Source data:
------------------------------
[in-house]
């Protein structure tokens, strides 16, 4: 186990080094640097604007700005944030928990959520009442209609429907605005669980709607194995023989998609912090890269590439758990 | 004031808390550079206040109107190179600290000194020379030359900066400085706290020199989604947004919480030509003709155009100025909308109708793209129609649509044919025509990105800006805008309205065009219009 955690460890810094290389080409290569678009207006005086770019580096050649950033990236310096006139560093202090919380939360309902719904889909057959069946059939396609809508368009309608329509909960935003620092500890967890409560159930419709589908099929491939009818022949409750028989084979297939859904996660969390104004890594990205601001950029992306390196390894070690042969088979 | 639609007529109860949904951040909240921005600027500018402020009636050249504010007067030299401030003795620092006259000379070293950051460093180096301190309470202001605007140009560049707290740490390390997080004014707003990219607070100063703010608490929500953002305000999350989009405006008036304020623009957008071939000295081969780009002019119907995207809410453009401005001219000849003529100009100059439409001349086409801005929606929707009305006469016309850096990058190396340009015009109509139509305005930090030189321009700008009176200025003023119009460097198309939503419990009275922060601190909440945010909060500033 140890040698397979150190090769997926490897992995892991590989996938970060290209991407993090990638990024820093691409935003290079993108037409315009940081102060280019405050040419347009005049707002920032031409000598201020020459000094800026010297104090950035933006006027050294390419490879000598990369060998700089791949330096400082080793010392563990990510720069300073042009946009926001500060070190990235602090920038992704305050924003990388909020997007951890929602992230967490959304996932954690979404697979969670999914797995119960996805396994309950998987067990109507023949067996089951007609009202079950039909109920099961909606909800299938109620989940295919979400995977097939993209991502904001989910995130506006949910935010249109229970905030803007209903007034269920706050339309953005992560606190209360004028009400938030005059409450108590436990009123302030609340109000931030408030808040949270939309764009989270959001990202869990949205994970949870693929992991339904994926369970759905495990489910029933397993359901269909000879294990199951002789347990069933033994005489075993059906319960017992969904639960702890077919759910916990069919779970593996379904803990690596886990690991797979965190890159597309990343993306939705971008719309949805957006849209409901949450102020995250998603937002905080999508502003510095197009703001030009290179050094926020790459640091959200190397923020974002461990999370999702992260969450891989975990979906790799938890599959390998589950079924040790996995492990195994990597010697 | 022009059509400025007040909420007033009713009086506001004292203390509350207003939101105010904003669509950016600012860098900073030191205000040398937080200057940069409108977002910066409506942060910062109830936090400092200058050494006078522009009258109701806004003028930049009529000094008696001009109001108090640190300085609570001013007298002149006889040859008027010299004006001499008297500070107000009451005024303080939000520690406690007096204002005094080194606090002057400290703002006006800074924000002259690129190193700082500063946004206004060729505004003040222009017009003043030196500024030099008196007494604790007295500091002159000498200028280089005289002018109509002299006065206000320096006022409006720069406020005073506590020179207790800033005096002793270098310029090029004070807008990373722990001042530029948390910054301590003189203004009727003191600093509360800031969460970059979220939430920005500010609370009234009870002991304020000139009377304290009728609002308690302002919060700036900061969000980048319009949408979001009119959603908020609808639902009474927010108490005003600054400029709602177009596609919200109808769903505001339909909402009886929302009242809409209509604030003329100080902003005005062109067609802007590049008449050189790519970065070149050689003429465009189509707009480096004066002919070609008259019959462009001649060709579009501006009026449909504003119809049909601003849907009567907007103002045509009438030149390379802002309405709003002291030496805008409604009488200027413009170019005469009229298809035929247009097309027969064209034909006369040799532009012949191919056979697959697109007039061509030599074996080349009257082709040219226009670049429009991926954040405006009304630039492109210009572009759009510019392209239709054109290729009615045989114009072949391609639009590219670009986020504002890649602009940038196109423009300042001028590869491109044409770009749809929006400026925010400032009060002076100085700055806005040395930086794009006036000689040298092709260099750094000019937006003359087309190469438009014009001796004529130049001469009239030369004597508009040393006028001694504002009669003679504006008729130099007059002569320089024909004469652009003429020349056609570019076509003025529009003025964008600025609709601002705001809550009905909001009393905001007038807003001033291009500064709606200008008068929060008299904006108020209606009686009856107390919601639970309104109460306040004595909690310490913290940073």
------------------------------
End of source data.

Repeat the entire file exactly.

[in-house]
């Protein structure tokens, strides 16, 4: 186990080094640097604007700005944030928990959520009442209609429907605005669980709607194995023989998609912090890269590439758990 | 004031808390550079206040109107190179600290000194020379030359900066400085706290020199989604947004919480030509003709155009100025909308109708793209129609649509044919025509990105800006805008309205065009219009 955690460890810094290389080409290569678009207006005086770019580096050649950033990236310096006139560093202090919380939360309902719904889909057959069946059939396609809508368009309608329509909960935003620092500890967890409560159930419709589908099929491939009818022949409750028989084979297939859904996660969390104004890594990205601001950029992306390196390894070690042969088979 | 639609007529109860949904951040909240921005600027500018402020009636050249504010007067030299401030003795620092006259000379070293950051460093180096301190309470202001605007140009560049707290740490390390997080004014707003990219607070100063703010608490929500953002305000999350989009405006008036304020623009957008071939000295081969780009002019119907995207809410453009401005001219000849003529100009100059439409001349086409801005929606929707009305006469016309850096990058190396340009015009109509139509305005930090030189321009700008009176200025003023119009460097198309939503419990009275922060601190909440945010909060500033 140890040698397979150190090769997926490897992995892991590989996938970060290209991407993090990638990024820093691409935003290079993108037409315009940081102060280019405050040419347009005049707002920032031409000598201020020459000094800026010297104090950035933006006027050294390419490879000598990369060998700089791949330096400082080793010392563990990510720069300073042009946009926001500060070190990235602090920038992704305050924003990388909020997007951890929602992230967490959304996932954690979404697979969670999914797995119960996805396994309950998987067990109507023949067996089951007609009202079950039909109920099961909606909800299938109620989940295919979400995977097939993209991502904001989910995130506006949910935010249109229970905030803007209903007034269920706050339309953005992560606190209360004028009400938030005059409450108590436990009123302030609340109000931030408030808040949270939309764009989270959001990202869990949205994970949870693929992991339904994926369970759905495990489910029933397993359901269909000879294990199951002789347990069933033994005489075993059906319960017992969904639960702890077919759910916990069919779970593996379904803990690596886990690991797979965190890159597309990343993306939705971008719309949805957006849209409901949450102020995250998603937002905080999508502003510095197009703001030009290179050094926020790459640091959200190397923020974002461990999370999702992260969450891989975990979906790799938890599959390998589950079924040790996995492990195994990597010697 | 022009059509400025007040909420007033009713009086506001004292203390509350207003939101105010904003669509950016600012860098900073030191205000040398937080200057940069409108977002910066409506942060910062109830936090400092200058050494006078522009009258109701806004003028930049009529000094008696001009109001108090640190300085609570001013007298002149006889040859008027010299004006001499008297500070107000009451005024303080939000520690406690007096204002005094080194606090002057400290703002006006800074924000002259690129190193700082500063946004206004060729505004003040222009017009003043030196500024030099008196007494604790007295500091002159000498200028280089005289002018109509002299006065206000320096006022409006720069406020005073506590020179207790800033005096002793270098310029090029004070807008990373722990001042530029948390910054301590003189203004009727003191600093509360800031969460970059979220939430920005500010609370009234009870002991304020000139009377304290009728609002308690302002919060700036900061969000980048319009949408979001009119959603908020609808639902009474927010108490005003600054400029709602177009596609919200109808769903505001339909909402009886929302009242809409209509604030003329100080902003005005062109067609802007590049008449050189790519970065070149050689003429465009189509707009480096004066002919070609008259019959462009001649060709579009501006009026449909504003119809049909601003849907009567907007103002045509009438030149390379802002309405709003002291030496805008409604009488200027413009170019005469009229298809035929247009097309027969064209034909006369040799532009012949191919056979697959697109007039061509030599074996080349009257082709040219226009670049429009991926954040405006009304630039492109210009572009759009510019392209239709054109290729009615045989114009072949391609639009590219670009986020504002890649602009940038196109423009300042001028590869491109044409770009749809929006400026925010400032009060002076100085700055806005040395930086794009006036000689040298092709260099750094000019937006003359087309190469438009014009001796004529130049001469009239030369004597508009040393006028001694504002009669003679504006008729130099007059002569320089024909004469652009003429020349056609570019076509003025529009003025964008600025609709601002705001809550009905909001009393905001007038807003001033291009500064709606200008008068929060008299904006108020209606009686009856107390919601639970309104109460306040004595909690310490913290940073």